So, wargaming has taken place. Peter and I played a Seven Years War scenario developed by James, which can be seen on his blog. I drew the Prussians and had to hold two hills and/or capture the road exit on the Russian side of the table. I was keen not to over-think my initial deployments, resulting in a massive under-think, with my units spread rather thinly on the hills and rather too many of them in the central village. The theory there was that they could be switched to either hill as appropriate. I chose the option for extra forces which included the most infantry. Having drawn an additional musket reload card my logic was that I would be more likely to be able to fire when I wanted, plus of course it gave me units with which to hold the ground. I never really had any intention of trying to capture the road exit.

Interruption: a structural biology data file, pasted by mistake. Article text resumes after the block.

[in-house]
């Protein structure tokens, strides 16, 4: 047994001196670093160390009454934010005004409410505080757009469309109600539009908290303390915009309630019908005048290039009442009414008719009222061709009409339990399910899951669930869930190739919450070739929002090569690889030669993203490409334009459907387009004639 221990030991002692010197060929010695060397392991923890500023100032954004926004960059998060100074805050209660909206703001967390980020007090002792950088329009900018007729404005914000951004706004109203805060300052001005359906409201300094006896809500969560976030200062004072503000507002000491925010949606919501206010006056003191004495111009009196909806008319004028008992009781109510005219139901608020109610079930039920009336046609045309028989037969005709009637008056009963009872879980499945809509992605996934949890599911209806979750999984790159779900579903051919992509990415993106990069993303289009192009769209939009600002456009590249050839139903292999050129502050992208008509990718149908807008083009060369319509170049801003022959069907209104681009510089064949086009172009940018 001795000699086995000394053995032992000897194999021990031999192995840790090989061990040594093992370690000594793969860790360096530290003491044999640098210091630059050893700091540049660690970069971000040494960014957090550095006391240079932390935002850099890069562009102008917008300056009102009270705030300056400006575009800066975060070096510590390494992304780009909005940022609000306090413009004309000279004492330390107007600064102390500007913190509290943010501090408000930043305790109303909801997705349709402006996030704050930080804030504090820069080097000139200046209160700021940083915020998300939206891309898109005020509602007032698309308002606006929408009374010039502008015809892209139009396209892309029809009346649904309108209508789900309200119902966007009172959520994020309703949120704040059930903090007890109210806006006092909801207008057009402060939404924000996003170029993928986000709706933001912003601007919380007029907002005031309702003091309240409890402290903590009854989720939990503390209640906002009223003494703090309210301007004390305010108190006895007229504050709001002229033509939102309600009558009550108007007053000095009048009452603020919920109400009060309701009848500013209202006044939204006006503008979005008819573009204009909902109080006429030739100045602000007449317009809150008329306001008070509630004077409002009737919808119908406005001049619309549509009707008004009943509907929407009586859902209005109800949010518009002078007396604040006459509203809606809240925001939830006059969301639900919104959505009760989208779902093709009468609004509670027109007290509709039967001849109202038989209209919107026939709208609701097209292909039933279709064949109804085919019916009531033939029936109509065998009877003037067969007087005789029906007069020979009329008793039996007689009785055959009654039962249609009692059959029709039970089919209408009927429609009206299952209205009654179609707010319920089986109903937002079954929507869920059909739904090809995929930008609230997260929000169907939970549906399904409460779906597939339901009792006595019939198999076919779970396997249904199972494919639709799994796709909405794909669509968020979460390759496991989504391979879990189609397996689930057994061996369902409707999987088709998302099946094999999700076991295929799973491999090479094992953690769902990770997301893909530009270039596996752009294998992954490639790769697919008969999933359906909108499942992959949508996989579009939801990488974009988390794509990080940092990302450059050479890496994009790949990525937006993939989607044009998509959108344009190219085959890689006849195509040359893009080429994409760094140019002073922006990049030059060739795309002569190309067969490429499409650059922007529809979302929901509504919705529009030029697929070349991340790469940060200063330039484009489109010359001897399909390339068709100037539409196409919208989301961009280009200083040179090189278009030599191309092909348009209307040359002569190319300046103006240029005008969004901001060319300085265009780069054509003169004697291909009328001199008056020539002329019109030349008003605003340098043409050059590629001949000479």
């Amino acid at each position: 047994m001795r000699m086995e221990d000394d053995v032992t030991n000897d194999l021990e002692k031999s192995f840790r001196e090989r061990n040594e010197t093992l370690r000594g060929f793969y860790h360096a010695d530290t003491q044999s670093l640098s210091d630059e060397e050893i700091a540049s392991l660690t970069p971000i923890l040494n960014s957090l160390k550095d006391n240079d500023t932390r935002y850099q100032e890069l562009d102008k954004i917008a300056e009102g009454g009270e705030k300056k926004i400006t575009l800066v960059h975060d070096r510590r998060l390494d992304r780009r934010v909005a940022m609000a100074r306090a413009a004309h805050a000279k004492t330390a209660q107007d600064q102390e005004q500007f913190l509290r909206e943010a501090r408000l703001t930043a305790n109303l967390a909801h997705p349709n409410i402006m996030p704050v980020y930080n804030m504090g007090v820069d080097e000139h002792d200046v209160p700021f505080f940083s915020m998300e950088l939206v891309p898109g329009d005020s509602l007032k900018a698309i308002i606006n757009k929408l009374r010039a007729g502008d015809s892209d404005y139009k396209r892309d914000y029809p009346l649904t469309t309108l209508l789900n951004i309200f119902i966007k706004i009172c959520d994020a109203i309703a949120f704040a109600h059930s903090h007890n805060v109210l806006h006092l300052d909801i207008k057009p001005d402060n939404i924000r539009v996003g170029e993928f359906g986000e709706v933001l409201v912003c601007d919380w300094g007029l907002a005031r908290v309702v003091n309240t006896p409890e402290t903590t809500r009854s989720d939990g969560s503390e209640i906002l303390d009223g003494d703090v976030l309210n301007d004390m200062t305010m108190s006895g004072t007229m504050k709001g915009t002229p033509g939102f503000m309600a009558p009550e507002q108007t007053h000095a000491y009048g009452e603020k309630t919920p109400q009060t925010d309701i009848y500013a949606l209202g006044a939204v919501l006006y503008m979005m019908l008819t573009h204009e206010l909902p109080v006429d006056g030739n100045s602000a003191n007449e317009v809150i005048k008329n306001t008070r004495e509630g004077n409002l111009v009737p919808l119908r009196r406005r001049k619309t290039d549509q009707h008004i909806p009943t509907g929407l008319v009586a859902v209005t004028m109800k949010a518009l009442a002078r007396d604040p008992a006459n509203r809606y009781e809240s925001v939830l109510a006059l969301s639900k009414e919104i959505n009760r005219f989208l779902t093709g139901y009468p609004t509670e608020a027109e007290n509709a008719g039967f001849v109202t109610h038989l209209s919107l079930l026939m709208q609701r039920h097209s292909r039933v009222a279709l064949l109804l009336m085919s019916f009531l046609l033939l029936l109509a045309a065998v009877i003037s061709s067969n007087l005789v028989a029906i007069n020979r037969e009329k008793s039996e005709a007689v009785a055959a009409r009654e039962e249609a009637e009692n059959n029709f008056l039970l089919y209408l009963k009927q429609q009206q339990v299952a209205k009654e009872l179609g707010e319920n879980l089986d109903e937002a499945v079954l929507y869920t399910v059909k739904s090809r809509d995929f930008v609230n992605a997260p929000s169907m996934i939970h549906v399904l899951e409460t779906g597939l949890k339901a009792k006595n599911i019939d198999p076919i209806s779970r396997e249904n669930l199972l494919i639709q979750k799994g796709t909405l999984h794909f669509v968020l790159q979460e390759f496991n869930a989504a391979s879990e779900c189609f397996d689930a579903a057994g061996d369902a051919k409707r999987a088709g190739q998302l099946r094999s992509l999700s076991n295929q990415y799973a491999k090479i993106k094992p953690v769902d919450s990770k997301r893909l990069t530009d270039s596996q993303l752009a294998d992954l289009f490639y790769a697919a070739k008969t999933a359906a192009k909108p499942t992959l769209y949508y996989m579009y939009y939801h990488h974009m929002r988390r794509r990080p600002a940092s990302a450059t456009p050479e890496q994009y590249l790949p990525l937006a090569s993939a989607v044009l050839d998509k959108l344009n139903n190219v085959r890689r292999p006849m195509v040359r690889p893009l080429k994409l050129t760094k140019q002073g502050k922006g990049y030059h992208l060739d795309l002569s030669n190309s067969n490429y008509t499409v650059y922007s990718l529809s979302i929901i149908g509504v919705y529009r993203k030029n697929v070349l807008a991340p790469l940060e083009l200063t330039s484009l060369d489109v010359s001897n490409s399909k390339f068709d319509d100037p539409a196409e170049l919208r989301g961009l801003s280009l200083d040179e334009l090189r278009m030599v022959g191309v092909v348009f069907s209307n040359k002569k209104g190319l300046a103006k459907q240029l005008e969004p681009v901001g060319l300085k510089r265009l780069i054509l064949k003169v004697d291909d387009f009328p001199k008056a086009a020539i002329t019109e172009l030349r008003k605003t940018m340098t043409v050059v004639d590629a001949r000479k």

Peter massed the Russians on either flank and attacked through the terrain. On my left I had a small initial success when my Hussars routed the leading unit of infantry in the woods, but they pursued and were destroyed, and that turned out to be the only melee that I won in the entire game. On my right the Russian cavalry quickly crossed the stream and marsh and eventually outflanked and destroyed my cavalry. There was a moment where I had the opportunity to advance my infantry from that hill and, bringing my extra fire power into play, shoot down his cavalry. But I didn't. Nor did I move my infantry in the village to either flank at any sort of early opportunity. In fact I left it until they could only manoeuvre  across the face of his guns or backstep slowly.